Plagiarism, of course, is not a problem endemic only to journalism. How many times have we heard from the academe horror stories of students, from high school to postgraduate levels, submitting papers and projects plagiarized, some even completely sourced from--gasp!--Wikipedia?

Anyway, I feel that the hour-long Media in Focus episode was still not enough to comprehensively discuss various issues related to plagiarism--although Sir Luis, Prof. Arao, and Tonyo adequately explained some of the core issues, including the element of deception when someone copies a quote, sentence, or paragraph without proper attribution. The Media in Focus episode also happened when there were questions of alleged plagiarism over a piece written by a local lifestyle columnist (more on this case a bit later).

At a time when the role of traditional journalism in today's world is being questioned--some even predicting the eventual demise of mainstream media--journalists should prove why society still needs them. "I know full well how hard it is to defend traditional journalism today. The right and the left join in a critique that says there is no such thing as an unbiased, nonpartisan journalist and that only the despicable MSM, mainstream media, refuse to admit it. The failures of established news organizations justifiably lead to public skepticism," writes American journalist and educator Samuel Freedman (the link of which I got from my media ethics class under Prof. Chay Hofileña). "When we fall short of our own professional standards, we lend support to the cynical or naïve presumption that journalism is something anybody can do."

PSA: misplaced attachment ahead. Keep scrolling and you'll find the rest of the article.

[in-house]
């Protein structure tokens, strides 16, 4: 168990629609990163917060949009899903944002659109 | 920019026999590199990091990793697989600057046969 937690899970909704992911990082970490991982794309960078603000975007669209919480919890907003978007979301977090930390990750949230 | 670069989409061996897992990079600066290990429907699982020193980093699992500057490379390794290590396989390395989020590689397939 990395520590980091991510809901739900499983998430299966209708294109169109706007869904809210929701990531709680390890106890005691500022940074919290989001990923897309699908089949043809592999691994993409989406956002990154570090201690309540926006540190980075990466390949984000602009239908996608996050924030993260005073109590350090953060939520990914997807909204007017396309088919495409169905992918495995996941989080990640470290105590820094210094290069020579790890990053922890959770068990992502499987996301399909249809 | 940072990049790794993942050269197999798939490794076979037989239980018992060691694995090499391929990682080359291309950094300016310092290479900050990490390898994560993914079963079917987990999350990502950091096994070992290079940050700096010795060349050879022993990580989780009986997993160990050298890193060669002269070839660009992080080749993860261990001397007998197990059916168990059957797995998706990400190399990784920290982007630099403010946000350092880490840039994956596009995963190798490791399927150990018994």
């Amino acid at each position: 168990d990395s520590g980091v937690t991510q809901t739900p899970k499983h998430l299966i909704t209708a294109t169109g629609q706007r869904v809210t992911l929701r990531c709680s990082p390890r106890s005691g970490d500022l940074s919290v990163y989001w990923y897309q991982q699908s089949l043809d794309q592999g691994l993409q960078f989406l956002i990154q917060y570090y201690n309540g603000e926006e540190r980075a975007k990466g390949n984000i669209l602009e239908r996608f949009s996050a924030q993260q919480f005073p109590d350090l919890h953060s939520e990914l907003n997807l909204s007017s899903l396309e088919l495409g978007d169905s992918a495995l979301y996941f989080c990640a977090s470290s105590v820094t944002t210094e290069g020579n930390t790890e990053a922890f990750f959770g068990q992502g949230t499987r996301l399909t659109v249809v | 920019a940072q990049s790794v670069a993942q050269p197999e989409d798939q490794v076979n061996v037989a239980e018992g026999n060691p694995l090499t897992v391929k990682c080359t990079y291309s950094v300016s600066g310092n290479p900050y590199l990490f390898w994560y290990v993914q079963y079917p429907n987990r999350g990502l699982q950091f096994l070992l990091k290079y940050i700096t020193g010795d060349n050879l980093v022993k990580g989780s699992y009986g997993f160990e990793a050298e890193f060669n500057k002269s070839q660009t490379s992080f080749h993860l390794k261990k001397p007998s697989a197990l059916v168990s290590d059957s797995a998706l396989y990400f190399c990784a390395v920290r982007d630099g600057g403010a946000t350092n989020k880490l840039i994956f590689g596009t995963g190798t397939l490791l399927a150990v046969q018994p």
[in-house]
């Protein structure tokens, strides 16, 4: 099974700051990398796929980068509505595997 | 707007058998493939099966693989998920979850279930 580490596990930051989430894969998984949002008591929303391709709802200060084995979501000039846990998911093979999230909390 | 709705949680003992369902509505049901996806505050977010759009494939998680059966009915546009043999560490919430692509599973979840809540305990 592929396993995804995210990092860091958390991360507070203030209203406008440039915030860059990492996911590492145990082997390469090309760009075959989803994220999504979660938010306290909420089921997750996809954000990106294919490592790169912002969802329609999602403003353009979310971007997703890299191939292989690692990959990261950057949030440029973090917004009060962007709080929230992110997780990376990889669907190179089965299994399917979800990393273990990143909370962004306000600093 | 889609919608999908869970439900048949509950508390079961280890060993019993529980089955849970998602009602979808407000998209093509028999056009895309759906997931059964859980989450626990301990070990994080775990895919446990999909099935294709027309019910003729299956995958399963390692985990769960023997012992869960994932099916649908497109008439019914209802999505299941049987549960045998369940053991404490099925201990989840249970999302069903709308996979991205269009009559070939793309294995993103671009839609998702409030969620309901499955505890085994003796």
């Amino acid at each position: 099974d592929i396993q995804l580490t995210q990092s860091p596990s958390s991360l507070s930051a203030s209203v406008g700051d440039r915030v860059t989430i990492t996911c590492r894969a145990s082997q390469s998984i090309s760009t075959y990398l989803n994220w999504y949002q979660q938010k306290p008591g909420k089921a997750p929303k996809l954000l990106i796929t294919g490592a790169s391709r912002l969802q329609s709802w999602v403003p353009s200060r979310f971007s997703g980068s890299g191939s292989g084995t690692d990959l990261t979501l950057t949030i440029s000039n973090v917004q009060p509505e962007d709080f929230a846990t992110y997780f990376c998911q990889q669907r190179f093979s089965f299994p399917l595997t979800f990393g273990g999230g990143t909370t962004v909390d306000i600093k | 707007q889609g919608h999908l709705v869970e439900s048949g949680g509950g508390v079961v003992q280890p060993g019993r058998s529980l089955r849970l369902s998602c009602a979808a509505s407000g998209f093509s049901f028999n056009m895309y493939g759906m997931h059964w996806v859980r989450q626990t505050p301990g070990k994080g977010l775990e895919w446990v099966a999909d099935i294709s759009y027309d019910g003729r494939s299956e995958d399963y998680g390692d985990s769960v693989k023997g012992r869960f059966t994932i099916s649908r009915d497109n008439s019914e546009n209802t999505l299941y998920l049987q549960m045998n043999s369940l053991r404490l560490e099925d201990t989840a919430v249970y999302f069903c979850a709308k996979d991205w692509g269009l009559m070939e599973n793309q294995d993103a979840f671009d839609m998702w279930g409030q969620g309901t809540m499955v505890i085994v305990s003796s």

(Photo above from

Tuesday, July 22, 2008

NUJP celebrates 22nd anniversary; holds a forum on state of RP media

Just a break from my blogging hiatus and to maintain my sanity. Here's an invitation from the National Union of Journalists of the Philippines for everyone. I sure want to attend these events, especially the forum on the state of media.

NUJP's 22nd Anniversary and Forum on State of Phil. Media

The National Union of Journalists of the Philippines is celebrating its 22nd anniversary on July 30 (Wednesday).

We never made much fuss about our anniversary before and were at first thinking of keeping up the tradition this year.

However, we realized it is high time to thank all the people and organizations whose unwavering and generous support have helped the NUJP survive being listed by the military as an "enemy of the state", grow to 55 chapters nationwide, and earn recognition as an organization that genuinely represents the interests of the working press and our aspirations for press freedom.

Since the date of our anniversary falls on the same period as the annual SONA (state of the nation address), we thought it would make our celebration more significant by encouraging critical analyses of the Philippine media's performance through a forum on this subject, a state of the media report of sorts.